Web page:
Friday, 12 September 2008

Serial Killer Museum in Florence, Italy

Saying hi to Ted Bundy
Ted Bundy looks like such a pleasant young man. He’s well dressed, has a lovely car and sports a suitably sensible haircut. Just a shame he had to kill all those people, really.
Standing next to Ted’s waxwork model is just the tip of the iceberg, however. As his story is recounted in frighteningly specific detail through the headphones, a quick scan of the room confirms that bigger horrors await. Such as Aileen Wournos and Jeffrey Dahmer
The Serial Killer Museum in Florence, Italy does exactly what it says on the tin; lots of gore, blood, weaponry and vile misdeeds. And, as such, it is by far the most entertaining thing in the city.
The level of research is commendable. Mass murderers from around the world have been collated, and their stories told. Occasionally it comes across as a rather sick game of Top Trumps, with signs comparing factors such as Number of Victims and Modus Operandi.

John Wayne Gacy’s bedroom
It’s hard to work out whether the visuals or the audio is more disturbing. There are electric chairs, model psychopaths locked in cages and a painstaking recreation of John Wayne Gacy’s bedroom (complete with him in a clown outfit). All jolly pleasant, especially when added to the commentary. It’s no exaggeration to say that you could sit there listening to it for hours, and it goes into the mindset of the killers, what it would have been like for their victims and the methods that police used to track them down. With shameless sensationalism, it regularly uses phrases like “beastly fury”, “signature from hell” and “the assassin can appear from nowhere... AT ANY TIME!”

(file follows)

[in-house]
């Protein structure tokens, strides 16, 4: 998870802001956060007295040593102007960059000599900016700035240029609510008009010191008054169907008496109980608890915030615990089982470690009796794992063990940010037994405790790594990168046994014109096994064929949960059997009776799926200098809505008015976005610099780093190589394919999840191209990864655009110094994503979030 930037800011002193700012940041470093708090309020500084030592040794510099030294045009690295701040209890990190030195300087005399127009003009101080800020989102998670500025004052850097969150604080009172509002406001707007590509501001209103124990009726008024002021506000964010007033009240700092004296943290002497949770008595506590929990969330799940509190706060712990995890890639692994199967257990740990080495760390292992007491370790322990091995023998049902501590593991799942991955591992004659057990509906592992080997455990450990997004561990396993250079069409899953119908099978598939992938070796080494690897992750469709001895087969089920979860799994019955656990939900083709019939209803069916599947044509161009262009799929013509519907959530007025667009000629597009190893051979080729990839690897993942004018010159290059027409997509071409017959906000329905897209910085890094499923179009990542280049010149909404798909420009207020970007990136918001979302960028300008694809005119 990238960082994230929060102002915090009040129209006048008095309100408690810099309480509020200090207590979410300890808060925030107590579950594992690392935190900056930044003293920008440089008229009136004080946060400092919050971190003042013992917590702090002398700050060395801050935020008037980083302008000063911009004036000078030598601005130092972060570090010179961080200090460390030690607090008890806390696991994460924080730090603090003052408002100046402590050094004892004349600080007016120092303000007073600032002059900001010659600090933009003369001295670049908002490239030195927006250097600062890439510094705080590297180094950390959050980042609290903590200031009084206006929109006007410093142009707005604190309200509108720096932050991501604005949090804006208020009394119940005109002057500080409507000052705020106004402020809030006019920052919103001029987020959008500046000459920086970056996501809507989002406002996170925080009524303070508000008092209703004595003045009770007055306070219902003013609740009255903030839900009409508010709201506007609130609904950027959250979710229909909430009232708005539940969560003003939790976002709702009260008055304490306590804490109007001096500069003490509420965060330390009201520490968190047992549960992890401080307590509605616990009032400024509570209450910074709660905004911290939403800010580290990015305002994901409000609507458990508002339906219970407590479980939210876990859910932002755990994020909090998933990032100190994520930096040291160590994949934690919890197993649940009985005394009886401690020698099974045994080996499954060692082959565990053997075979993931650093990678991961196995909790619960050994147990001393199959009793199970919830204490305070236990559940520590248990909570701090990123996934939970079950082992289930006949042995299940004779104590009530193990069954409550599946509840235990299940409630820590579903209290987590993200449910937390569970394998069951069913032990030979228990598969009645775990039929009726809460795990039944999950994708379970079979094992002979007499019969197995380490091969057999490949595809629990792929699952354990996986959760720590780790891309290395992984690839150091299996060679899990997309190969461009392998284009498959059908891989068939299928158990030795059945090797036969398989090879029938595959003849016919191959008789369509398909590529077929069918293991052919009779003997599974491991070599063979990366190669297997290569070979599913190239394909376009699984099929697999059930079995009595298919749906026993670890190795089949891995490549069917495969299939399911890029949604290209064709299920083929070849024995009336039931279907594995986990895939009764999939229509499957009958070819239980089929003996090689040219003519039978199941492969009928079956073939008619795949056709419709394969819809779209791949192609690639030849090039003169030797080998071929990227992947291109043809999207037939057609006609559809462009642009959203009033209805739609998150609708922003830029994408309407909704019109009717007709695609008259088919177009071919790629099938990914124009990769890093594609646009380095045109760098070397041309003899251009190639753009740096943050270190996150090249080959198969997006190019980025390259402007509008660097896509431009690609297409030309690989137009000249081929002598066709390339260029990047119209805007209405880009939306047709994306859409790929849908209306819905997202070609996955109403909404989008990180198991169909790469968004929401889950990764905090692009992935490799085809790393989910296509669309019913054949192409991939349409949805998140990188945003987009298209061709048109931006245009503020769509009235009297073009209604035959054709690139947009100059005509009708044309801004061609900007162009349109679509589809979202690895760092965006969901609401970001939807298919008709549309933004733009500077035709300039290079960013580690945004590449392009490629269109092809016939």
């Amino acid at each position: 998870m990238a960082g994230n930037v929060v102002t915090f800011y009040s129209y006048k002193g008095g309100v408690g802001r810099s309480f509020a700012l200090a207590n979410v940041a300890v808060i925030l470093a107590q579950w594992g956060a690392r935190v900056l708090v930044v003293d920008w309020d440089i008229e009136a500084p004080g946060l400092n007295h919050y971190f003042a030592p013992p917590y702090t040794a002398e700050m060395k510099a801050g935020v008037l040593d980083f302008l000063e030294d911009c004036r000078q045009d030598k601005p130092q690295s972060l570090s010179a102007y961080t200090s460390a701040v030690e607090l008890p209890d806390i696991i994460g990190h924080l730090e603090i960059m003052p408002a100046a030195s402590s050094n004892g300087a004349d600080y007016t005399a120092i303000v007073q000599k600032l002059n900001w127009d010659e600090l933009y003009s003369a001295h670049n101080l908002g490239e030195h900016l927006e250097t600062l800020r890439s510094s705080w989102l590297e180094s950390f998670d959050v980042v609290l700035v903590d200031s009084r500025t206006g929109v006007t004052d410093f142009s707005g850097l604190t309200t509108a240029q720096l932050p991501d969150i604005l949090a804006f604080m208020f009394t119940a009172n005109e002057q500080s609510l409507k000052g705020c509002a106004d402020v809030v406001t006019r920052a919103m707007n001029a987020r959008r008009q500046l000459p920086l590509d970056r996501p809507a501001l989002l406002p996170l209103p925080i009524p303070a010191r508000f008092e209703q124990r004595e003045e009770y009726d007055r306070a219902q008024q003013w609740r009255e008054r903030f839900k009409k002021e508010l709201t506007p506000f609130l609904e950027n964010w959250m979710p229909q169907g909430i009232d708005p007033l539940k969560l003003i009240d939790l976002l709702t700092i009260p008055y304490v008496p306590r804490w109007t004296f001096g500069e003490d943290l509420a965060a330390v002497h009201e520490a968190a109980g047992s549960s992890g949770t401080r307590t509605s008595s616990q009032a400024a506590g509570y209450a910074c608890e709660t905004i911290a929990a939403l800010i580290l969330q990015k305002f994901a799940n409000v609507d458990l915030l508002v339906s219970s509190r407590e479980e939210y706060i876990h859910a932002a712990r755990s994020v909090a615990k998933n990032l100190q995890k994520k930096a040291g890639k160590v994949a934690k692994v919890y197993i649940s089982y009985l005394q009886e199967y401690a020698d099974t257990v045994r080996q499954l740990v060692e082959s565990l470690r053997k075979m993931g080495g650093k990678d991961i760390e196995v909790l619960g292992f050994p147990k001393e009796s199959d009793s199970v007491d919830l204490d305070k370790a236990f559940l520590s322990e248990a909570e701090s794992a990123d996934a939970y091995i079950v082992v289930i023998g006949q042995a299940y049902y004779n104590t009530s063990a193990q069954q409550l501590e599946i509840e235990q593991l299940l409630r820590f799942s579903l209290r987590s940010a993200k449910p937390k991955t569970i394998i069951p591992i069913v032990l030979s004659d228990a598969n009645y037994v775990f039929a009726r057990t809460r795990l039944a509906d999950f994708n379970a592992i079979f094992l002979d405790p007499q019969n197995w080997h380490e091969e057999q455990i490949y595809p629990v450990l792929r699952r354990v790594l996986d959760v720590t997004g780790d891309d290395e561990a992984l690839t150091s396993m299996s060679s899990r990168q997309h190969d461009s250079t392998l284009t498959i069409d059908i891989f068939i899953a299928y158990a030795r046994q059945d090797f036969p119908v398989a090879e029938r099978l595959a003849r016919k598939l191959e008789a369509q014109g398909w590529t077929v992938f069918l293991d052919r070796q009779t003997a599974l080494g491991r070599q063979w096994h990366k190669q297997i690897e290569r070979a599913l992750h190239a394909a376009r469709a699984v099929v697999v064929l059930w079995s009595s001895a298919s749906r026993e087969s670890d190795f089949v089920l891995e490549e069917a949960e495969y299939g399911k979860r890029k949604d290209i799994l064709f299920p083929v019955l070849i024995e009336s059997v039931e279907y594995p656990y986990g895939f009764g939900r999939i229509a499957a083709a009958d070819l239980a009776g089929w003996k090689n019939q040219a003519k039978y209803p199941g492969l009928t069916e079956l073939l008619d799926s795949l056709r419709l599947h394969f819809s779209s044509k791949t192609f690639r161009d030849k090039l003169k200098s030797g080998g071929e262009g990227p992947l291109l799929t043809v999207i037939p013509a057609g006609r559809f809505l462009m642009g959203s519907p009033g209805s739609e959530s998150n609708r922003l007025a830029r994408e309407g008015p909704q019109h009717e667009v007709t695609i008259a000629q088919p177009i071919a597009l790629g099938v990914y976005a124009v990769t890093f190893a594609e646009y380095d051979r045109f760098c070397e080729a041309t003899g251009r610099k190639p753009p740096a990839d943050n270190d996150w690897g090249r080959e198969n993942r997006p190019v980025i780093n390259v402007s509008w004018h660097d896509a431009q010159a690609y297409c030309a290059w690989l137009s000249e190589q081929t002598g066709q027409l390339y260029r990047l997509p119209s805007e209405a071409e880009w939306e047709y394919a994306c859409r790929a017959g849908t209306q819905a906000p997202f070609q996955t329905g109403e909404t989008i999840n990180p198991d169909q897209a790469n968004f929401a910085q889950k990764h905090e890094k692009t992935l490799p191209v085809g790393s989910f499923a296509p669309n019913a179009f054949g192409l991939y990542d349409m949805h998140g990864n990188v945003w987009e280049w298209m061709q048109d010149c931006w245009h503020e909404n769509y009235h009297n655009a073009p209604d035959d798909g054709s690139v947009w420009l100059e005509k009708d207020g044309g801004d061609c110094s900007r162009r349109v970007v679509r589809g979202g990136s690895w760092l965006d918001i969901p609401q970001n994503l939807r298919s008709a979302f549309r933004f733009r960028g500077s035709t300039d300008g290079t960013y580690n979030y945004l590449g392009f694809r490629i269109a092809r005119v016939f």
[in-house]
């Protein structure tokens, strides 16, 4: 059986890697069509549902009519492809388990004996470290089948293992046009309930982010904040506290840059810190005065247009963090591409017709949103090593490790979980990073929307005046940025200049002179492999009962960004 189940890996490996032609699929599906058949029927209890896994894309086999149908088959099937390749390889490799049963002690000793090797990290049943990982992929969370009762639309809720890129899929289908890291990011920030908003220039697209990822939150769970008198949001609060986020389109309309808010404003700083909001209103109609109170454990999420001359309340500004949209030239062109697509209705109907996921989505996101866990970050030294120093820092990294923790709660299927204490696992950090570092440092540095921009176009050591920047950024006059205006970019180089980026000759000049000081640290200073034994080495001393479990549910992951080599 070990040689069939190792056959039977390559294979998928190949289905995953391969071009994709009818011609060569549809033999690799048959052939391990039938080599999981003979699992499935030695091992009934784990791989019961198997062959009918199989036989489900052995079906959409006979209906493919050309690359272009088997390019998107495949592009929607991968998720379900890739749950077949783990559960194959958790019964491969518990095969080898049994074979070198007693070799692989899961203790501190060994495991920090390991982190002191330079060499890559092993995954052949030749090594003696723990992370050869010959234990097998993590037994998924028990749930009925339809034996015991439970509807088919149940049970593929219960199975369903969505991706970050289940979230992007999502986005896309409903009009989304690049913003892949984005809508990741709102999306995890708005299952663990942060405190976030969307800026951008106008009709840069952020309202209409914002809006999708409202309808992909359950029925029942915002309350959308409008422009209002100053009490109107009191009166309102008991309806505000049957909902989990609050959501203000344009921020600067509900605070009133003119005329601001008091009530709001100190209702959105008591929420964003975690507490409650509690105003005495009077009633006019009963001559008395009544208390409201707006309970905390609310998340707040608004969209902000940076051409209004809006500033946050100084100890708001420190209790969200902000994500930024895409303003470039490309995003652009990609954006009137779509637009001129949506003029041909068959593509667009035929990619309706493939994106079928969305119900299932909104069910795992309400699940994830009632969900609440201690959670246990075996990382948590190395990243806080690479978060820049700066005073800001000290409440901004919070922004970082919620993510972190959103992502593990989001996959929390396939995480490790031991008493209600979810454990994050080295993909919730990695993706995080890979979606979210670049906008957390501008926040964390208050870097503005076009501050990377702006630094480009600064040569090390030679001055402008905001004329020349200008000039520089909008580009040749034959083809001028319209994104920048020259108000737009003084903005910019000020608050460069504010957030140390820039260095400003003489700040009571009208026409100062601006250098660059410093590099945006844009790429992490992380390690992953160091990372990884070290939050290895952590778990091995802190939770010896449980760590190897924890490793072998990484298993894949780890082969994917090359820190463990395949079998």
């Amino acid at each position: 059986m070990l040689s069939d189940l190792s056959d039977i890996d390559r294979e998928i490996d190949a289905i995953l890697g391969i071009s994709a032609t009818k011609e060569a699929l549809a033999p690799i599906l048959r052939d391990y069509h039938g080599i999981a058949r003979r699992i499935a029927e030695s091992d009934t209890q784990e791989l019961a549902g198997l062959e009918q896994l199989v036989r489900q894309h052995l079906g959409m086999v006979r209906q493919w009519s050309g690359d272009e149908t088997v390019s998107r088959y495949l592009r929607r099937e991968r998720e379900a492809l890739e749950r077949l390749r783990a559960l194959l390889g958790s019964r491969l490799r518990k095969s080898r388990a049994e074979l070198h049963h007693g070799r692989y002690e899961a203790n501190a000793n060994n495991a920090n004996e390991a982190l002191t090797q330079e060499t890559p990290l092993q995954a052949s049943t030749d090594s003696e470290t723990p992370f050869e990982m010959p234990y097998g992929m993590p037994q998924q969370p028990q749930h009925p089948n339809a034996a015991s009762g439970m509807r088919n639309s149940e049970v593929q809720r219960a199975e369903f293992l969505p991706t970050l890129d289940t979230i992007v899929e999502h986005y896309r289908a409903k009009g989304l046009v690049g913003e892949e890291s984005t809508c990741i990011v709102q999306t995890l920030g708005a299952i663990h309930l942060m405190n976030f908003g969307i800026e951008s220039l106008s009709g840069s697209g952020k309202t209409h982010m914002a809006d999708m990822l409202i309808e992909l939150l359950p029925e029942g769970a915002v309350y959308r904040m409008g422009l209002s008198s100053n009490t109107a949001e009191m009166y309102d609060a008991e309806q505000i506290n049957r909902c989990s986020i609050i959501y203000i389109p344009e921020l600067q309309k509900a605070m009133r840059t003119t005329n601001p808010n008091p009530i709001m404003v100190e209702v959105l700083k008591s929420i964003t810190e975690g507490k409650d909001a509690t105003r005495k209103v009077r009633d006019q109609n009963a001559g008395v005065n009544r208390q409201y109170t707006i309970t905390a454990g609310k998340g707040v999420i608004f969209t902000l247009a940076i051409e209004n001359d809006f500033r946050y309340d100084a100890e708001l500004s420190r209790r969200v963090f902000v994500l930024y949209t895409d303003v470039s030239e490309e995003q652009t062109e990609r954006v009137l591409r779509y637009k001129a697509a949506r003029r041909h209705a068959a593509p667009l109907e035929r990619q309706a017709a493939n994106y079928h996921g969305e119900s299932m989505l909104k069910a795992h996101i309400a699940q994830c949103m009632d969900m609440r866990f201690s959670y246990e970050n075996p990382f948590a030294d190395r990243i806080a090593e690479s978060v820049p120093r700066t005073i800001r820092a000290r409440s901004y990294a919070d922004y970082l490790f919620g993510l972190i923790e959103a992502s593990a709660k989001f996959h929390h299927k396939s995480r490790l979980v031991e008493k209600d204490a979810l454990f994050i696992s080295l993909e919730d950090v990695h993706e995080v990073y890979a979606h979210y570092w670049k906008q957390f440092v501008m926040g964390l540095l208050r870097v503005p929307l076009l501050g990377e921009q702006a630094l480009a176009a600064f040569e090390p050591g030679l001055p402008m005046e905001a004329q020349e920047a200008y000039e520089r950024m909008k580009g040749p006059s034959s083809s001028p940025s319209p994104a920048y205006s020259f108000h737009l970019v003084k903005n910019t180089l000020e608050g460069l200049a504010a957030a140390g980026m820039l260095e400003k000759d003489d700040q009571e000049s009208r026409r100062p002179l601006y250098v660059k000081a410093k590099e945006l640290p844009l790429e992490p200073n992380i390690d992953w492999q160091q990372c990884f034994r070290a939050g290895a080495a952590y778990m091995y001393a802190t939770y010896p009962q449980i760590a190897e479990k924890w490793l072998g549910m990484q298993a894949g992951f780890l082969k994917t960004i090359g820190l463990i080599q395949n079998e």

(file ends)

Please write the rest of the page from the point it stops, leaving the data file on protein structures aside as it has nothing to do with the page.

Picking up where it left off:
History of serial killing
It’s not a cheap, morally dubious cash-in, though – it is genuinely well done. There’s a sense of context and history – French slaughterers and Hungarian vampiresses from as far back as the 15th century also get covered – whilst there is also a big emphasis put on how such crimes are solved and dealt with. This includes methods of punishment, with the tales of lethal injection tables and electric chairs gone wrong accompanied by real-life (decommissioned) dispatch mechanisms to gawp at.
And, for these reasons, a bizarre serenity envelopes the museum, completely at odds with the subject matter. It’s quite clear that most of the visitors are frazzled and harried from a day of hardcore tourism in a fairly unrelenting city. The opportunity to sit down in a nice chair and listen to the theories about Jack The Ripper while Charles Manson stares at you is, oddly, a very welcome one.
Who’d have thought the Butcher of Rostov would make better company than Michaelangelo’s David?

Getting to the Serial Killer Museum in Florence
The Serial Killer Museum is part of the Museo Criminale on Via Cavour in Florence. It’s a couple of minutes’ walk away from the Duomo.

Nearest international airport: Florence.

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